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How Do Fire Investigators Actually Investigate a Fire?

Ian Eck | March 12, 2014 | Lifestyle Story City Life

About 150 firefighters and 90 fire trucks helped extinguish yesterday's five-alarm fire in Mission Bay. Thankfully nobody was seriously injured, but in the case of any multi-million dollar building burning to the ground, the question remains: How did this happen?

Early reports claim no evidence of foul play and cite a case of welding as the most probable culprit. An official report is expected for release later this evening at the earliest.

Well, that was quick. Impressively quick. And it got us wondering: how exactly does one determine the cause of fires? Within such a chaotic scene of debris and destruction, who's the guy that sorts through the ashes to finger the faulty wiring, the subtle gas leak, the well-placed match?

So we asked a real-life fire investigator how it's done. Brendan O’Leary of CCSF’s Fire Science Department served as a member of San Francisco’s Fire Department for 31 and a half years and in the Bureau of Fire Investigation for 15 years. We recently spoke with him to find out what happens in an investigation like this one.

The starting point in figuring out how a fire started is to figure out where the fire started. O’Leary said that they “start off broad and get more specific.” First investigators speak with witnesses and first-responding firefighters. Then they investigate the exterior of the building, noting fire patterns around windows and doors. The interior is similarly scanned for patterns. Armed with training in “fire dynamics,” they narrow down the fire’s origin to a floor, then to room, and to specific area. The key is tracking the progression of the fire. “Once we get a point of origin, we ask around to see who was last seen at that location and what was going on there.”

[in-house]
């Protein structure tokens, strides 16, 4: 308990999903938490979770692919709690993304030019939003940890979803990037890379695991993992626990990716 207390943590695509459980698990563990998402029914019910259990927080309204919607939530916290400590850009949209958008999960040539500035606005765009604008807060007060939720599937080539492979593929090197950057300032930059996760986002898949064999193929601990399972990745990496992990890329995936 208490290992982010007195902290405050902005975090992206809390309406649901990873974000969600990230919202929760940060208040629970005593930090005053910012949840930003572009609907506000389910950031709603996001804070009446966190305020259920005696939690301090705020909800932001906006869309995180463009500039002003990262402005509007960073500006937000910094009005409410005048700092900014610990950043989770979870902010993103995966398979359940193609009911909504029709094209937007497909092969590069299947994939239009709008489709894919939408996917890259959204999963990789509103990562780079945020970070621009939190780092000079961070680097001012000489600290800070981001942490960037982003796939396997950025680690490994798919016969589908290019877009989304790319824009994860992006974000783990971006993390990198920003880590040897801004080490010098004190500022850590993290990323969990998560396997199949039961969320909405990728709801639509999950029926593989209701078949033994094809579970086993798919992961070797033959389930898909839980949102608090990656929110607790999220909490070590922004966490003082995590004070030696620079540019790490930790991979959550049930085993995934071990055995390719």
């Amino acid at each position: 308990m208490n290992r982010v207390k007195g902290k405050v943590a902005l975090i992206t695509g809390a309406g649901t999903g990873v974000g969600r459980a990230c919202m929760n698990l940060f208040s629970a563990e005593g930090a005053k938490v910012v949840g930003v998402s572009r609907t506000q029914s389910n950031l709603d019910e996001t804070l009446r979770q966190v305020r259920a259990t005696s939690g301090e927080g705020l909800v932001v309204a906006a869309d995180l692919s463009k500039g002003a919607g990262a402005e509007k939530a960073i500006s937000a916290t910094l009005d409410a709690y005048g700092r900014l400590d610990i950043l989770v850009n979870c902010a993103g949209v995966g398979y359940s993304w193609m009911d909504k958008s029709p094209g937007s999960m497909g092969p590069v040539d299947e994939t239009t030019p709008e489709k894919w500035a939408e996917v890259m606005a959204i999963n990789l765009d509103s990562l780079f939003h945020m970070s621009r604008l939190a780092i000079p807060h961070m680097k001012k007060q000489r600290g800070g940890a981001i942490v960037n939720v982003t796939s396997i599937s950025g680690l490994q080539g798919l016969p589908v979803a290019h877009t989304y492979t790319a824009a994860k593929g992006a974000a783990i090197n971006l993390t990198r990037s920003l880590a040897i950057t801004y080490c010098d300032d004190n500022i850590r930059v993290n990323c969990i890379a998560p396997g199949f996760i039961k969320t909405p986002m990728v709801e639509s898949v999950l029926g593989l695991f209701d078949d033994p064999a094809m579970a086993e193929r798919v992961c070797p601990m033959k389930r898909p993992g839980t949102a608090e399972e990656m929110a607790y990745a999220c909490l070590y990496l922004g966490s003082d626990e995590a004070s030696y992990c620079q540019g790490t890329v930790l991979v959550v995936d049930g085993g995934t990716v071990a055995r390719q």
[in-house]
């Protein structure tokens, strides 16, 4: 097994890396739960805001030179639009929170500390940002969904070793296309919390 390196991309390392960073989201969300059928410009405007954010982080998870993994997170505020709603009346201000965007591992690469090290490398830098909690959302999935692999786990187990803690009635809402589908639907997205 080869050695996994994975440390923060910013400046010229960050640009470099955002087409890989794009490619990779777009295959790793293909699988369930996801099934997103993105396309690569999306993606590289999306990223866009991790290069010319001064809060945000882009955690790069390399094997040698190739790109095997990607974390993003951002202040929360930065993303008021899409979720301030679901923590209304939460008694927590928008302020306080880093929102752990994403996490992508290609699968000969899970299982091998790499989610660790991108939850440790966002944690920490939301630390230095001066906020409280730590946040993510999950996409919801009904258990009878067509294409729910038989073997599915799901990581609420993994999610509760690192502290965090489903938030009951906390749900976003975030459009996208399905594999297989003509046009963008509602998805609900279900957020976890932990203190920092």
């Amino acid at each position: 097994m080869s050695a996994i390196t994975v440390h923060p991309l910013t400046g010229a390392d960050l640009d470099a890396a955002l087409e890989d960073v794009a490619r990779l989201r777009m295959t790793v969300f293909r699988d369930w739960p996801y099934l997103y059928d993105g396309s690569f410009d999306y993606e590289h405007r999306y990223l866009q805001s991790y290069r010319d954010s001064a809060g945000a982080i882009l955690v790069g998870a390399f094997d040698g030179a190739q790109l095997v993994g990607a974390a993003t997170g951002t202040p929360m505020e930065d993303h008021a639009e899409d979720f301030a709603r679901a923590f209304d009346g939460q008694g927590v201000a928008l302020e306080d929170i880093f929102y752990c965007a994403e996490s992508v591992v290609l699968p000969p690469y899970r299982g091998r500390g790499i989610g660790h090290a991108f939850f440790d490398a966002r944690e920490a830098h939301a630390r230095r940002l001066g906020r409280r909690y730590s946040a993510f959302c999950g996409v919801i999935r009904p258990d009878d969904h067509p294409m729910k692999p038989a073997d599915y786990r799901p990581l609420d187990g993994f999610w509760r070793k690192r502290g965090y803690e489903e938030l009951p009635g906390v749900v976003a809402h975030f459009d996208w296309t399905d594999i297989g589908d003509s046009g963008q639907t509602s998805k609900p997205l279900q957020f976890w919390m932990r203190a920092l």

Unfortunately, in a blaze as big as the Mission Bay fire, much of this evidence is either completely charred or collapsed. In this case, O’Leary said that video footage is especially useful. Surveillance feeds of nearby buildings, news helicopters, even iPhone cameras are a big help. “With social media as big as it is these days, that can be helpful.” (Keep Instagramming those fires folks.)

The former fire investigator went on to say that construction zones are particularly dangerous. Filled with miscellaneous construction material and lacking in any wall insulation or sprinklers, they’re essentially giant tinder boxes. Throw in some welders, exposed electrical wiring, and gas-powered tools and you have many chances for a spark to turn serious.

O’Leary recalls that two of the biggest fires of his career also occurred at large construction sites: an unfinished apartment at 7th and Folsom in the 80's and another multi-story site on Divisadero in the early 90's. Both five-alarm fires. Both ignited from the hustle and bustle of a large construction site.

So what does that mean for fire safety in our new "build baby build" town? San Francisco has roughly 150 major real estate developments under construction (and another 145 or so going through the approval process). That’s a lot of tinder boxes sitting under the Bay’s natural bellows. Let's hope these developers are up to snuff on their fire safety codes.

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